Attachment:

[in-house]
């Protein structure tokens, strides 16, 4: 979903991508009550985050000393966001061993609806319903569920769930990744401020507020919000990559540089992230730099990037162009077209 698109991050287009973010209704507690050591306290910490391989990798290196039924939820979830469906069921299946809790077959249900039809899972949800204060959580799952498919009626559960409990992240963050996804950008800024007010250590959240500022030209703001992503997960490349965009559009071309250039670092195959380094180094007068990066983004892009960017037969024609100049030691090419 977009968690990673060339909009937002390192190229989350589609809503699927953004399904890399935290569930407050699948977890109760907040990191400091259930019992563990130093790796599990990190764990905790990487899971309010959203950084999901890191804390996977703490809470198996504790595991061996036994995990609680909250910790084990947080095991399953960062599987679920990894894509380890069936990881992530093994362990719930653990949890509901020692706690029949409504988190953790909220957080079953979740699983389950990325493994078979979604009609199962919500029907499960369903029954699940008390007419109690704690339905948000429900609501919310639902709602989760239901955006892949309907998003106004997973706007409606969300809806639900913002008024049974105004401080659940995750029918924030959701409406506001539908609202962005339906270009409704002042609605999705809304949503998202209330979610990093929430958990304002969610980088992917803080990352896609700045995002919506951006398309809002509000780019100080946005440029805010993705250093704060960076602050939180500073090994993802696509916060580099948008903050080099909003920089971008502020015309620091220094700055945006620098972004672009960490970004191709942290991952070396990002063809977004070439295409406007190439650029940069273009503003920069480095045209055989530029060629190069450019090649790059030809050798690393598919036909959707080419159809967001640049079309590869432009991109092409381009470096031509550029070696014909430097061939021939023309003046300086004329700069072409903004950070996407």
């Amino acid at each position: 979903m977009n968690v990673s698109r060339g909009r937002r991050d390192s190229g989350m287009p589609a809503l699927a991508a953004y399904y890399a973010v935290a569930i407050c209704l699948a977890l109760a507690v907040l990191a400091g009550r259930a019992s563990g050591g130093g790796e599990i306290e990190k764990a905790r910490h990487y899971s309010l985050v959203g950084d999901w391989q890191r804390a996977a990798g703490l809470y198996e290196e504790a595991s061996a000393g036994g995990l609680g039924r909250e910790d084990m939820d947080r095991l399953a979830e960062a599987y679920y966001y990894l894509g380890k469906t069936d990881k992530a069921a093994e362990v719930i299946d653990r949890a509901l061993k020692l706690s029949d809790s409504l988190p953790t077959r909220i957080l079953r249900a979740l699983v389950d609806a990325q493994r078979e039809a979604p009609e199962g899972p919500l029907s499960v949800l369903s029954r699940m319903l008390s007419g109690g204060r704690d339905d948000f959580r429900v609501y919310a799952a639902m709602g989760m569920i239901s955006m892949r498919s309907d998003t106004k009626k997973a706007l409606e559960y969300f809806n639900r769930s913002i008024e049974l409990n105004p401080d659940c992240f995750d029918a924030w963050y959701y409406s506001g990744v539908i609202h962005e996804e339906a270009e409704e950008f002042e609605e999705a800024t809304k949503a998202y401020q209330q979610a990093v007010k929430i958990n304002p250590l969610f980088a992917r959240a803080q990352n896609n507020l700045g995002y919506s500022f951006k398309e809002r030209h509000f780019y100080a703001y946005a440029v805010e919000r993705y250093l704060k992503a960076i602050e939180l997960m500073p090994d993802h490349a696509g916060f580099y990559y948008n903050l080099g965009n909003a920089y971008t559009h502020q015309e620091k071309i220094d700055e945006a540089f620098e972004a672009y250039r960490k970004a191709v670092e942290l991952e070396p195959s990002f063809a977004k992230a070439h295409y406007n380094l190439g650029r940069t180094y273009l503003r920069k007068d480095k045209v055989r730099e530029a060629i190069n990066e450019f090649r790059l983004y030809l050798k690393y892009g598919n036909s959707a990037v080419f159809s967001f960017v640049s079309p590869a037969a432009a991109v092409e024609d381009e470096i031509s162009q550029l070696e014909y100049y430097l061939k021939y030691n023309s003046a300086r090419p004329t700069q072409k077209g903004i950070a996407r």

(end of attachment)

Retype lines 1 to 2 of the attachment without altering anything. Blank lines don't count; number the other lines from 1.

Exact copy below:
[in-house]
């Protein structure tokens, strides 16, 4: 979903991508009550985050000393966001061993609806319903569920769930990744401020507020919000990559540089992230730099990037162009077209 698109991050287009973010209704507690050591306290910490391989990798290196039924939820979830469906069921299946809790077959249900039809899972949800204060959580799952498919009626559960409990992240963050996804950008800024007010250590959240500022030209703001992503997960490349965009559009071309250039670092195959380094180094007068990066983004892009960017037969024609100049030691090419 977009968690990673060339909009937002390192190229989350589609809503699927953004399904890399935290569930407050699948977890109760907040990191400091259930019992563990130093790796599990990190764990905790990487899971309010959203950084999901890191804390996977703490809470198996504790595991061996036994995990609680909250910790084990947080095991399953960062599987679920990894894509380890069936990881992530093994362990719930653990949890509901020692706690029949409504988190953790909220957080079953979740699983389950990325493994078979979604009609199962919500029907499960369903029954699940008390007419109690704690339905948000429900609501919310639902709602989760239901955006892949309907998003106004997973706007409606969300809806639900913002008024049974105004401080659940995750029918924030959701409406506001539908609202962005339906270009409704002042609605999705809304949503998202209330979610990093929430958990304002969610980088992917803080990352896609700045995002919506951006398309809002509000780019100080946005440029805010993705250093704060960076602050939180500073090994993802696509916060580099948008903050080099909003920089971008502020015309620091220094700055945006620098972004672009960490970004191709942290991952070396990002063809977004070439295409406007190439650029940069273009503003920069480095045209055989530029060629190069450019090649790059030809050798690393598919036909959707080419159809967001640049079309590869432009991109092409381009470096031509550029070696014909430097061939021939023309003046300086004329700069072409903004950070996407």